Will I read a book that clashes with my personal beliefs?

This is an interesting question b/c I have never come across a plot that clashed with my personal beliefs. Non-fiction? Sure, I’ll put down anything that has an anti-feminist feel. Sometimes, like with Orson Scott Card, I’ll refuse to buy their books new (if I must read them, I’ll get them used).

The plot has never been an issue but I suppose if it is a noticeable difference I probably wouldn’t feel good about it and it would be tossed aside in my “DNF” pile or traded on Twitter.

What would you do?

 

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4 thoughts on “Will I read a book that clashes with my personal beliefs?

  1. My husband won’t read an Orson Scott Card book until after the author dies, and so I’ve pretty much decided I’ll do the same. I hadn’t thought about the author’s personal beliefs aspect being an issue–but it can be. I used to love a particular author’s books (she even wrote one of my all-time books) and then I learned something about her and her husband that has ruined her books for me. I am pretty forgiving, but some things I just can’t let go of. Like molesting or defending child molesters.

    Thank you for sharing! I hope you have a great week.

  2. I find that I have a tendency to divorce the author of a given literary work from their writing. I think I developed this sense from my study of philosophy, (though an underlying personality type probably has something to do with this as well). In a lot of philosophy you find many people arguing systems of thought and understanding that are so drastically opposed to your own. Additionally, you find a lot philosophers that have held beliefs that they in no way followed. I find this open discourse and search for understanding fascinating. So when it comes to reading authors that I disagree with, whether it’s concerning their literature or their personal life, I usually see it as a way of trying to understand a person whose life and way of seeing the world is alien to mine. I think understanding the author’s intent can be the best way of understanding, and eventually countering the thoughts and arguments of those who agree with her/him.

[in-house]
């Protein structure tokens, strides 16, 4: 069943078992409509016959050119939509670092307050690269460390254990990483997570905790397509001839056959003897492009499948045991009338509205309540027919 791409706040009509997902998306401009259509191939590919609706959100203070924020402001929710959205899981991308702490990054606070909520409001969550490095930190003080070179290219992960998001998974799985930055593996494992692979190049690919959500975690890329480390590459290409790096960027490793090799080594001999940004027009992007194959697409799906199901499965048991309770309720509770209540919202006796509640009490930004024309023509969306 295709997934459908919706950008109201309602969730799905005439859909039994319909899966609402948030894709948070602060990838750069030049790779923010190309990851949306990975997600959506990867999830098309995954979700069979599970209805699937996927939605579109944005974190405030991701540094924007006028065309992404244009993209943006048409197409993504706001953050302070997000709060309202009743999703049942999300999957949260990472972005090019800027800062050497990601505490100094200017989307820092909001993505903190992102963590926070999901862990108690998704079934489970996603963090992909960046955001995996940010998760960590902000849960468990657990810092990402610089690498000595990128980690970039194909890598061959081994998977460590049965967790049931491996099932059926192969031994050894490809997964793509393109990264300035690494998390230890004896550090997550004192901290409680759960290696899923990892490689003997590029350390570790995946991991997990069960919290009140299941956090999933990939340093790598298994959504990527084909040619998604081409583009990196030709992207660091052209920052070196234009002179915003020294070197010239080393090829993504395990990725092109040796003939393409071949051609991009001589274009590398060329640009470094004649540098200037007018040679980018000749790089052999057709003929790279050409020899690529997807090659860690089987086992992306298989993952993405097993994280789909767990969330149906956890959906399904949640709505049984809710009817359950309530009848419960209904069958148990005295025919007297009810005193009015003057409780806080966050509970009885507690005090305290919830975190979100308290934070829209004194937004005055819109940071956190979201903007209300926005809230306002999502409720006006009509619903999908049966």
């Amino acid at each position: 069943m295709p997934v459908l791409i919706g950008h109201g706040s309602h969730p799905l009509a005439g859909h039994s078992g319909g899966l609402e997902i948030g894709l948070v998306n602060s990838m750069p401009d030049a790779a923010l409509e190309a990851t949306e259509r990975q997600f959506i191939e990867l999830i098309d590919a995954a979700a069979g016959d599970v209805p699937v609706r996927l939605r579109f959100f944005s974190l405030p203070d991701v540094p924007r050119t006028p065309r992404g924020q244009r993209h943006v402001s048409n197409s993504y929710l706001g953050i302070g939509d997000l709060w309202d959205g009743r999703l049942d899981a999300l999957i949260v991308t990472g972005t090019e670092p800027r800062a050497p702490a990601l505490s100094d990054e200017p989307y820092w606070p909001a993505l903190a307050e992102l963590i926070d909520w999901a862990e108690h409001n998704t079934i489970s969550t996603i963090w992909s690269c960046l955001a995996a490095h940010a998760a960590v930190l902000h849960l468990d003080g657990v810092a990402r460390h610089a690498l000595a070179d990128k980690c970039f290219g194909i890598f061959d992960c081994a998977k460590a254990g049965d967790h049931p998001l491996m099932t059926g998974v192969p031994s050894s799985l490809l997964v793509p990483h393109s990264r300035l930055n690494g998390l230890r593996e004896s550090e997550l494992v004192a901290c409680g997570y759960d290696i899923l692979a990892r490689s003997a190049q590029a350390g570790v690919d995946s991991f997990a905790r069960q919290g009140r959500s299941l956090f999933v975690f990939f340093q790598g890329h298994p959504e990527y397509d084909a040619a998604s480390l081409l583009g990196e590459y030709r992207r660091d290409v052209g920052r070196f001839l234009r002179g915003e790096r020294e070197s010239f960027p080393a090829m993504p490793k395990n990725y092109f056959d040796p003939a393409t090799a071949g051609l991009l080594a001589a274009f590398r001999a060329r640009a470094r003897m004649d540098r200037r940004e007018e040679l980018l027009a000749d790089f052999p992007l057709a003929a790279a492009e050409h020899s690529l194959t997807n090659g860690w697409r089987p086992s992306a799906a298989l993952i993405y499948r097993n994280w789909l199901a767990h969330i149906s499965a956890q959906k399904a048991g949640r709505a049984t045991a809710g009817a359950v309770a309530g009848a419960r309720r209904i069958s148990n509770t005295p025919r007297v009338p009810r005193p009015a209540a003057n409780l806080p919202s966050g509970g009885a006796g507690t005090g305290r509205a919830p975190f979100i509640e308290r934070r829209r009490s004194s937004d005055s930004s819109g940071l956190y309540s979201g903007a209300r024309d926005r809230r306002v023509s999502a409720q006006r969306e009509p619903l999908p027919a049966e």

3. Recently read a book detailing the speculatory history of the downfall of Western Civilization. It was plugged as a controversial book, so I wasn’t too surprised. I actually took more issue with how it was written.

    The book said it was written as 18 different perspectives of this new future, but the author kept their voice for all of them (sans one of them), so the book just turned into the ravings of a single, flustered conspiracy theorist.

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